More Auden

Some more quotations from the same Auden essay (the whole thing is wonderful): He is, like CS Lewis in Allegory of Love , comparing Greek conceptions of love with medieval and modern romantic coceptions, but adds a dash of de Rougemont: The Tristan-Isolde myth is unGreek because no Greek could . . . . Continue Reading »

Auden on Greek Philosophy

In an introduction to a volume called The Portable Greek Reader , W. H. Auden made these comments about Greek philosophy: The great difference between the Greek conception of Nature and later ones is that the Greeks thought of the universe as analogous to a city-state, so that for them natural . . . . Continue Reading »

The Most Spiritual Man

Who was the most spiritual man of the Old Testament? Judging from word count alone (admittedly not an infallible guide), the answer would have to be Samson. The Spirit comes on him four times, more than any other OT character. Samson was the most spiritual man prior to Jesus. . . . . Continue Reading »

Levi’s Conversion

An insight on the conversion of Levi in Luke 5:27-32, suggested by my wife: Levi is called away from his tax booth, leaves everything to follow Jesus, and in the very next scene is hosting a banquet. There are two dimensions to this: first, Levi leaves a profession notorious for greedy taking and . . . . Continue Reading »

Sermon Outline, August 24

Sermon notes for August 24: What Shall We Do? Luke 3:1-38 INTRODUCTION John’s message of impending judgment on Israel is not some side issue for him or for Jesus. Both are prophets of doom, warning Israel as Moses warned Pharaoh. This message is an essential part of “preaching the . . . . Continue Reading »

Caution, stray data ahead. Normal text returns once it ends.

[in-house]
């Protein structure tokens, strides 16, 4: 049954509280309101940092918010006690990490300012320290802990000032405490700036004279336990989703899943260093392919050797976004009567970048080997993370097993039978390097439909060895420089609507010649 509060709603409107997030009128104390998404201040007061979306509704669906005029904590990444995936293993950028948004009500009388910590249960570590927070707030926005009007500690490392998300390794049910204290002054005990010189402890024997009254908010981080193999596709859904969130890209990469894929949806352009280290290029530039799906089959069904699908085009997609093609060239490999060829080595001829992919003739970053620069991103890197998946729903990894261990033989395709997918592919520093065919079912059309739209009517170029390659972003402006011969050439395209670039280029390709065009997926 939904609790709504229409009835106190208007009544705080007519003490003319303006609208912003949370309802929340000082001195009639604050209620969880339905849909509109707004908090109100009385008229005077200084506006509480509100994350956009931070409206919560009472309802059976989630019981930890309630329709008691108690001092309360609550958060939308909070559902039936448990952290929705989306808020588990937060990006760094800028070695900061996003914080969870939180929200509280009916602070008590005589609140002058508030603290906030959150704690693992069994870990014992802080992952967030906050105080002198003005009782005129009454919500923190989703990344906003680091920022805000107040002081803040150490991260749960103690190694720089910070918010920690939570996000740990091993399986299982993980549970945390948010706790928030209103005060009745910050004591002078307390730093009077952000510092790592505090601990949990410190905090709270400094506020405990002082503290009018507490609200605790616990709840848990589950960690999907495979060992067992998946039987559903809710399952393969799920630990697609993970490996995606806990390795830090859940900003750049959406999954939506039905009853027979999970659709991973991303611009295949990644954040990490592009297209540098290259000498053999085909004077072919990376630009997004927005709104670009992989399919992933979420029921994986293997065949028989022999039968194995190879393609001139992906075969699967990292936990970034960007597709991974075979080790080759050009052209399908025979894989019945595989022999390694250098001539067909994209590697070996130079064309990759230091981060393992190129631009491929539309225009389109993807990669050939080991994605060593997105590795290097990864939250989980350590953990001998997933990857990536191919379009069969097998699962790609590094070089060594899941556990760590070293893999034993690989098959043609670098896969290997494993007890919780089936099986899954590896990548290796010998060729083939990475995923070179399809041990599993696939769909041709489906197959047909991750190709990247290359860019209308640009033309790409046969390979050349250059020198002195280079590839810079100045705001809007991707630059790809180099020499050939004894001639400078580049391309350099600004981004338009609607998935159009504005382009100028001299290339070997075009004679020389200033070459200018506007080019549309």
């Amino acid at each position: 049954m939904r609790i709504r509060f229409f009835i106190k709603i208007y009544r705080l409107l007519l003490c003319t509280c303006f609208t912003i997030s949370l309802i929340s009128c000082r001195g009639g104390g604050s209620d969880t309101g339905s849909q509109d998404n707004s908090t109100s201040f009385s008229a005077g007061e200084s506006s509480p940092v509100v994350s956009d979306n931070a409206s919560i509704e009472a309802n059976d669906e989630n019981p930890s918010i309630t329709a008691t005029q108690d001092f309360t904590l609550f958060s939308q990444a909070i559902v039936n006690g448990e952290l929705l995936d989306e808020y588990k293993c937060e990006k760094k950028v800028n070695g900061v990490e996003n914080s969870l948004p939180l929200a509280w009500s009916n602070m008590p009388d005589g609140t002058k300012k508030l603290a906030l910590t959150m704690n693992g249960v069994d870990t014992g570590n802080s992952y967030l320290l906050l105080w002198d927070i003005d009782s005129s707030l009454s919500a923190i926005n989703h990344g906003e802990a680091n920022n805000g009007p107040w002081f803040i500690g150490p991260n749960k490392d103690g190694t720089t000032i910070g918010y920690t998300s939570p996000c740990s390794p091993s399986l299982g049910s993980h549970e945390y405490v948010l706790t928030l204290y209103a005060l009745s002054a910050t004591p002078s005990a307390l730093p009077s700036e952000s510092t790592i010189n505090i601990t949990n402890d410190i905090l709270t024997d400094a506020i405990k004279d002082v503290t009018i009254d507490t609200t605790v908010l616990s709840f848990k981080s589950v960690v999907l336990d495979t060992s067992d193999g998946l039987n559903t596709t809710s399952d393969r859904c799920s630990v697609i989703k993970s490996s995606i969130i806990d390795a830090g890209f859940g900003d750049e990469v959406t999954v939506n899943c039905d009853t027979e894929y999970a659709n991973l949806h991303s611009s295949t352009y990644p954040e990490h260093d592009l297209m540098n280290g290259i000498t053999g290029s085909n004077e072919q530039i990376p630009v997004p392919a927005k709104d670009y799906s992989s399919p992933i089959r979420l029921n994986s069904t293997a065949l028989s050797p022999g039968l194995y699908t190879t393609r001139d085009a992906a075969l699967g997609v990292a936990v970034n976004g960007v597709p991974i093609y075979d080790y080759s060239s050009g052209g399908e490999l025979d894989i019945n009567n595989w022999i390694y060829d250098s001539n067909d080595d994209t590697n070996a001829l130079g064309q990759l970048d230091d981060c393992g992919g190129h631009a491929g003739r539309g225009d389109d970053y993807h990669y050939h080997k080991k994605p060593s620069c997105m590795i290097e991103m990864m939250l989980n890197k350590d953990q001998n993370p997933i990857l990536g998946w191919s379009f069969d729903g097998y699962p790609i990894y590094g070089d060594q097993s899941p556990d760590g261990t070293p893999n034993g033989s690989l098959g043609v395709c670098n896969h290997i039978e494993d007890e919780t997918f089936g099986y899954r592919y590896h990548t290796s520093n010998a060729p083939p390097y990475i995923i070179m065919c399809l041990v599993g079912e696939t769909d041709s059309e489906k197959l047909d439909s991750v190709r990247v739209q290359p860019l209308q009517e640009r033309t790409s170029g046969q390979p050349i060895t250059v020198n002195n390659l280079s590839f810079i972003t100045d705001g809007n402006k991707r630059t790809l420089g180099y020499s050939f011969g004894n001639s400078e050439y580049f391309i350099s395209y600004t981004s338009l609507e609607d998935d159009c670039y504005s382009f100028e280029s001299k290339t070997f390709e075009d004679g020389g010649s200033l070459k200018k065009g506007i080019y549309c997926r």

Trinity in Reformed Orthodoxy

Some very interesting material in Richard Muller’s book on the Trinity, the fourth volume of his monumental Post-Reformation Reformed Dogmatics . First, a couple of quotations about the treatment of the Trinity in early Reformed Orthodoxy: One of the major features of this period was “a . . . . Continue Reading »

Theology in Rhetorical Mode

David S. Cunningham’s book Faithful Persuasion is a defense of doing theology in a rhetorical mode. Among other things, he offers a devastating deconstruction of an argument for the historical critical method of exegesis. First, he quotes Benjamin Jowett: It may be laid down that Scripture . . . . Continue Reading »

Luke 8:39

There’s a nice twist in Luke 8:39 that indicates how Luke understands Jesus’ relationship to God. Jesus tells the Gadarene demoniac to “return to your house and describe what great things God has done for you.” The healed demoniac “went away, proclaiming throughout the . . . . Continue Reading »

Luke and Justification

In Luke 5 and 8, two stories are told that may shed some interesting light on the question of justification. In 5:17-26, men lower a man on a bed through the roof of a house so that Jesus can heal him. Verse 20 says “seeing their faith, Jesus said, ‘Man, your sins are forgiven . . . . Continue Reading »

Numbers in Luke 3

Another thought from Luke, this time chapter 3. The genealogy of Jesus in Luke 3 contains 77 names. Several commentators suggest that the names are arranged in 11 groups of 7, and that there is a pattern of 7s (groups of 2 and 3 7s) that provides an overview of history from Adam to Jesus. If this . . . . Continue Reading »